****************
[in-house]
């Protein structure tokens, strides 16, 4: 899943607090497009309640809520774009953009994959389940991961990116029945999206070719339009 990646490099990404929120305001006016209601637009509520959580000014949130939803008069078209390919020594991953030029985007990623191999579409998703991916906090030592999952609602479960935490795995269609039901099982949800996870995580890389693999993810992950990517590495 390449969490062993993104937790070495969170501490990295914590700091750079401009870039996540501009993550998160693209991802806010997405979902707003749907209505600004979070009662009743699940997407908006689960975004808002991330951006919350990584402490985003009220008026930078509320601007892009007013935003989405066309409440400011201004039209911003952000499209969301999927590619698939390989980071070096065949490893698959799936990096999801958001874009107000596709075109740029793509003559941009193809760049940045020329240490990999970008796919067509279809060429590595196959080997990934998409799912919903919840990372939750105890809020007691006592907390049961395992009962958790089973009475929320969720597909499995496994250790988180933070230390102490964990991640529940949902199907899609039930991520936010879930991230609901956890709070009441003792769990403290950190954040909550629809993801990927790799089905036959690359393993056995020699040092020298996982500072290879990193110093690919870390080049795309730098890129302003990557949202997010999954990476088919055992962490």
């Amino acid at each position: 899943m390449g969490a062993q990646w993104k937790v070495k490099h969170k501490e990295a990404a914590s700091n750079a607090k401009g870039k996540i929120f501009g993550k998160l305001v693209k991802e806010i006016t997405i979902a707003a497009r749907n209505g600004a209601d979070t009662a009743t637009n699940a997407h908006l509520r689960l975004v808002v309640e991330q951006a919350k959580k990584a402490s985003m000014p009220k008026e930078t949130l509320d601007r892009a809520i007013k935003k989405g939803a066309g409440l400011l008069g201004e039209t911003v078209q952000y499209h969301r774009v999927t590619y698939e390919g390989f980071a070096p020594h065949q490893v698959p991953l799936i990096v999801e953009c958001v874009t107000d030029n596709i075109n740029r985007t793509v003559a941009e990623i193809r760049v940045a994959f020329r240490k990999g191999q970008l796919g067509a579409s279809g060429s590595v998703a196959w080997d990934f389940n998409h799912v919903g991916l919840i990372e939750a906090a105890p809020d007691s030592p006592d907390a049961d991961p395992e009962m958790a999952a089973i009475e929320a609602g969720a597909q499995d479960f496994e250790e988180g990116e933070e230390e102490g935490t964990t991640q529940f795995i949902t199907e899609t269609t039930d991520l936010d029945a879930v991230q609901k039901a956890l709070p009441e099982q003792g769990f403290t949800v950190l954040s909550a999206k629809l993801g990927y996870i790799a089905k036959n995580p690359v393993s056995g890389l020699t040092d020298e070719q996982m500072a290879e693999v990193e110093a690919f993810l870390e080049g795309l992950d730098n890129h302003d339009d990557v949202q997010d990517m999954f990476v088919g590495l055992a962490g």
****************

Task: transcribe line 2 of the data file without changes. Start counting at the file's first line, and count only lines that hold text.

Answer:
């Protein structure tokens, strides 16, 4: 899943607090497009309640809520774009953009994959389940991961990116029945999206070719339009 990646490099990404929120305001006016209601637009509520959580000014949130939803008069078209390919020594991953030029985007990623191999579409998703991916906090030592999952609602479960935490795995269609039901099982949800996870995580890389693999993810992950990517590495 390449969490062993993104937790070495969170501490990295914590700091750079401009870039996540501009993550998160693209991802806010997405979902707003749907209505600004979070009662009743699940997407908006689960975004808002991330951006919350990584402490985003009220008026930078509320601007892009007013935003989405066309409440400011201004039209911003952000499209969301999927590619698939390989980071070096065949490893698959799936990096999801958001874009107000596709075109740029793509003559941009193809760049940045020329240490990999970008796919067509279809060429590595196959080997990934998409799912919903919840990372939750105890809020007691006592907390049961395992009962958790089973009475929320969720597909499995496994250790988180933070230390102490964990991640529940949902199907899609039930991520936010879930991230609901956890709070009441003792769990403290950190954040909550629809993801990927790799089905036959690359393993056995020699040092020298996982500072290879990193110093690919870390080049795309730098890129302003990557949202997010999954990476088919055992962490």